News & Media

No guarantee, but confidence aplenty for Hamlin

September 22, 2012, David Caraviello,

No. 11 driver responds to buzz about Twitter 'prediction' earlier in week

LOUDON, N.H. -- Denny Hamlin has every reason to feel confident at New Hampshire Motor Speedway, given that he's a regular in the top five at the mile-long track, has completed all but two of the 3,868 laps contested here over the course of his Sprint Cup career, and dominated the July event in the Granite State before finishing second. In the wake of a disappointing start to the Chase last weekend, that confidence was expressed via social media.

"[Chicagoland] is 1 week of 10. We will win next week."

--DENNY HAMLIN on Twitter

"This is 1 week of 10," he posted on Twitter hours after running out of fuel on the final lap at Chicagoland Speedway and dropping to 16th place. "We will win next week."

To some, it carried the weight of a called shot; as if Hamlin were Babe Ruth standing in the batter's box at Yankee Stadium, pointing toward the outfield bleachers. There would be plenty of ammunition to such a thing, given that Hamlin led 150 laps in July at the Magic Mile before a miscommunication on a pit stop resulted in a runner-up finish, and then unleashed the fastest lap in opening practice at Loudon. Although he's won only once in New Hampshire -- that victory coming back in 2007 -- his average finish of 8.5 is the best among active drivers on NASCAR's premier series.

Friday, though, it became clear that Hamlin didn't mean for his message to be interpreted quite that strongly.

"Just confident that we could win," he said. "I mean, it's no different than nine Chase tracks that we go to. Other than Dover, where I'm going to be realistic, I feel like I could go win each and every one of them. It was really meant to be nothing more than, 'hey, we'll get 'em next week. We'll win it next week.' I think people are just taking it a little bit further than that, but I'll embrace it and do the best I can. That's all I can do."

He said he's expressed similar confidence heading to Pocono and other tracks where he has historically been strong. "It's no different," he added. "Our history here, given how we ran in the first practice, and hopefully how we'll run [Saturday], I'll expect to win. If I don't win, I feel like something has happened to hamper us."

That's certainly what happened Sunday, when Hamlin's effort in the Chase opener faded when his team didn't get the No. 11 car full of fuel on the final pit stop. Afterward, he said gas man Scott Wood approached him visibly upset.

"It's weird to see a man that size get upset as much as he was," said Hamlin who had been fourth before the final stop. "But for me, it kind of makes you put an arm around him [and say], it's all right, dude. This is just a bump in the road on what is hopefully a championship run."

Friday brought a smaller bump -- a tire-pressure problem in qualifying that left the No. 11 car 32nd on the starting grid. But pole winner Jeff Gordon said everyone was chasing Hamlin's vehicle in race trim, and expected the disadvantage in starting position to be easily overcome given the strength the car showed here in July.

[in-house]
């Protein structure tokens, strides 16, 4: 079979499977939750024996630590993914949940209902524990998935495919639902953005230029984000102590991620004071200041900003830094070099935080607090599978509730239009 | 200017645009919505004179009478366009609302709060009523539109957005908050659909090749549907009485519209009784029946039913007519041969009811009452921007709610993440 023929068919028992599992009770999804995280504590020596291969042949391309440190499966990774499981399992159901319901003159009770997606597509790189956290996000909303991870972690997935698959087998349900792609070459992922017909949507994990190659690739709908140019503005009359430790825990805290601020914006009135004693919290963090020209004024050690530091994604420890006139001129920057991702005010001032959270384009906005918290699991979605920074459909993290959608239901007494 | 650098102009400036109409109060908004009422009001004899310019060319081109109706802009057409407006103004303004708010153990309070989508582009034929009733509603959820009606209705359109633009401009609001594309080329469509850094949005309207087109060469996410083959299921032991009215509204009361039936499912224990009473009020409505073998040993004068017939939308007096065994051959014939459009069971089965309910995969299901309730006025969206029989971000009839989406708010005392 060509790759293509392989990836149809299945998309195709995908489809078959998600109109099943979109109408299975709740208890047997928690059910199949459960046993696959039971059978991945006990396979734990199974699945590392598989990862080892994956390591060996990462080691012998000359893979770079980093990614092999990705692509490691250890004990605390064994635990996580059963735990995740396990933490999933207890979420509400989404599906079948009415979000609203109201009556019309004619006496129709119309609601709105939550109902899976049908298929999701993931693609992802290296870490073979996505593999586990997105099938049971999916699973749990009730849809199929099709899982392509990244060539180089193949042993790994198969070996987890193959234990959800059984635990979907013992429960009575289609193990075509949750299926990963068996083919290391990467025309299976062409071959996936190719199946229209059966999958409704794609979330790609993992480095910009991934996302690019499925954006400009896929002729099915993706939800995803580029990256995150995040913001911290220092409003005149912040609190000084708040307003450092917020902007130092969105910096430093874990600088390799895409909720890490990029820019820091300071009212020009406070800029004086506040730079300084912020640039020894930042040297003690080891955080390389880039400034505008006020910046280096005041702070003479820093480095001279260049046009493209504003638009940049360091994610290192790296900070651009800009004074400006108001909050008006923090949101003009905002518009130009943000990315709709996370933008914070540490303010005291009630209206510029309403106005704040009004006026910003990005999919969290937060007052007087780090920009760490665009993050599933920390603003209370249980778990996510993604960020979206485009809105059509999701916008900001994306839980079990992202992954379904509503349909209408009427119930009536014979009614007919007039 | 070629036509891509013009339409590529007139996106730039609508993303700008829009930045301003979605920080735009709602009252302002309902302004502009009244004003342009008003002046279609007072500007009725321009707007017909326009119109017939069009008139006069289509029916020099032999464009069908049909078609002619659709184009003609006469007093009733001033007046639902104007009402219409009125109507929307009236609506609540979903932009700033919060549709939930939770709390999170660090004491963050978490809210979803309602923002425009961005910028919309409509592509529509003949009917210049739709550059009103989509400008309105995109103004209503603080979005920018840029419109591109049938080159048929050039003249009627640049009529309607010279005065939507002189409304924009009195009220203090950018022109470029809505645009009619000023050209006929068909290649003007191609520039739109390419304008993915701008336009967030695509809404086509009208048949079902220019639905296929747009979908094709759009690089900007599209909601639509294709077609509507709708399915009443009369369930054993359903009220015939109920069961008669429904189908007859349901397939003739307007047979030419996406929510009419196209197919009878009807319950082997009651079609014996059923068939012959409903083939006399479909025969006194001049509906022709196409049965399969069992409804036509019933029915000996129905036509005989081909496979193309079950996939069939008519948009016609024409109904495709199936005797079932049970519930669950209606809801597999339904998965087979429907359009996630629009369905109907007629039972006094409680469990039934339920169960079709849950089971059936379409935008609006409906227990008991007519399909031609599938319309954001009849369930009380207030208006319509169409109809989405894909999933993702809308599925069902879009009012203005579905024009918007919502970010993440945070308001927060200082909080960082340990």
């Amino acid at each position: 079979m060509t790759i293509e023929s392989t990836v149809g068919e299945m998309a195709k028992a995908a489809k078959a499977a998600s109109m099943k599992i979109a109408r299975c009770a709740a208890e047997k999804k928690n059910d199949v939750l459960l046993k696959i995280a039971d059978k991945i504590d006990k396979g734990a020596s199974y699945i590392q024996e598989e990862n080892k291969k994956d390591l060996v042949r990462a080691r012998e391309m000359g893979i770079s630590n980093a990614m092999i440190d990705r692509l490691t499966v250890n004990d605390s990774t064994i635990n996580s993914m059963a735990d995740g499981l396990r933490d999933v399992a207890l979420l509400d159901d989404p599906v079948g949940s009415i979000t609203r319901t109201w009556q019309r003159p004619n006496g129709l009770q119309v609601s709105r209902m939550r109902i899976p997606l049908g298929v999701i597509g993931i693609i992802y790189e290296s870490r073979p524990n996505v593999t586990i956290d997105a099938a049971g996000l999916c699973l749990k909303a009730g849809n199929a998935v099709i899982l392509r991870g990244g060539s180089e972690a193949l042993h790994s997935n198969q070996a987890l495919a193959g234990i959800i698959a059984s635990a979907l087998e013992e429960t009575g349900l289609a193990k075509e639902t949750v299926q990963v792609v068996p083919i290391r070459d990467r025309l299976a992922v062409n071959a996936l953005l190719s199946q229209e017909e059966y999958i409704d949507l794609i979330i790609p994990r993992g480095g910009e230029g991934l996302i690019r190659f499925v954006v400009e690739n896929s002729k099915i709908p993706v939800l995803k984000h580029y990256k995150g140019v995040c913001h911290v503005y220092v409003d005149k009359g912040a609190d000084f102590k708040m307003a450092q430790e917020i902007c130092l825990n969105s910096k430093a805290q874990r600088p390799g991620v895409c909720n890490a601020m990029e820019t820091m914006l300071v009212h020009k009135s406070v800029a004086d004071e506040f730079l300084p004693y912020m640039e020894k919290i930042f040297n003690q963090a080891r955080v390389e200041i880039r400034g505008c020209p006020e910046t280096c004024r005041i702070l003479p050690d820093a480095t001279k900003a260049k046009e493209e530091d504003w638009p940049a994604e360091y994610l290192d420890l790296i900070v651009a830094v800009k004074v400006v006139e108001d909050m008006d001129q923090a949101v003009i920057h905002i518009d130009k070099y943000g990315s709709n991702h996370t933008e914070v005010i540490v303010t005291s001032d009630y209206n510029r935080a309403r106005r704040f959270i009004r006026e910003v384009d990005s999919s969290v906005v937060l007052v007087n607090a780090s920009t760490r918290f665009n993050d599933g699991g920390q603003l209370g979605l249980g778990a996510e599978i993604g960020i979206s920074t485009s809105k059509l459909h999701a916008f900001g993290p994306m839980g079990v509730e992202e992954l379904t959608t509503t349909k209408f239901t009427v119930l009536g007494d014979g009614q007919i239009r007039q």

Chase Standings

As of Chicago
2.J. Johnson2053-3
3.T. Stewart2048-8
4.D. Hamlin2041-15
5.K. Kahne2041-15

"It's not going to be difficult," Gordon said. "He drove from 16th or something like that to second the last time we were here [after] the last stop. Those guys, they're good. Their car looked really strong. I don't think it's going to be an issue."

Now fourth in points and 15 behind leader Brad Keselowski, Hamlin felt a twinge of frustration every time he caught the highlights of last weekend's race and saw his finishing position -- which he knew was much worse than how his car actually ran. Getting back in the No. 11 Toyota on Friday helped him leave those feelings behind him. He hopes his New Hampshire car this time around is even better than the one that finished second to Kasey Kahne here in July, given that his team didn't get to fine-tune the vehicle then as much as they will this weekend.

All of which speaks to Hamlin's supreme level of confidence -- expressed so succinctly in his Twitter message following the disappointment in the Chicagoland race.

"I don't think it's too bold, because of how he competed here at the race before," Dale Earnhardt Jr. said. "I think he had an outstanding race car. Should have won the race, had they made a little different strategy at the end. I can understand the confidence from that statement because of how he ran. So it doesn't surprise me."

Tony Stewart seemed to agree, to a point. "I don't know that it's a driver's job to do that, but it's nice," the reigning Sprint Cup champion said. "He wouldn't say that if he didn't have the confidence to go with it. He doesn't just say stuff like that unless he feels confident about it. We will see what happens. There are 42 other guys that are going to try to keep him from doing that this weekend, though."

Of course, there were dissenters. "I'm going to call his bluff," two-time New Hampshire winner Clint Bowyer said. After speaking with the media Friday, Hamlin sent out another series of tweets saying that he didn't promise anything, but just made a statement. "If each driver in the [Chase] didn't think he could win each week, he would be lacking the confidence that it takes to actually make it happen," he wrote.

Hamlin certainly has that confidence this weekend. "We know that we did have the best car here in July," he said. "We didn't finish it off. But those are mistakes we all learn from. As long as we don't have that little flub again, there's no reason why we still won't be in contention with 50 laps to go again."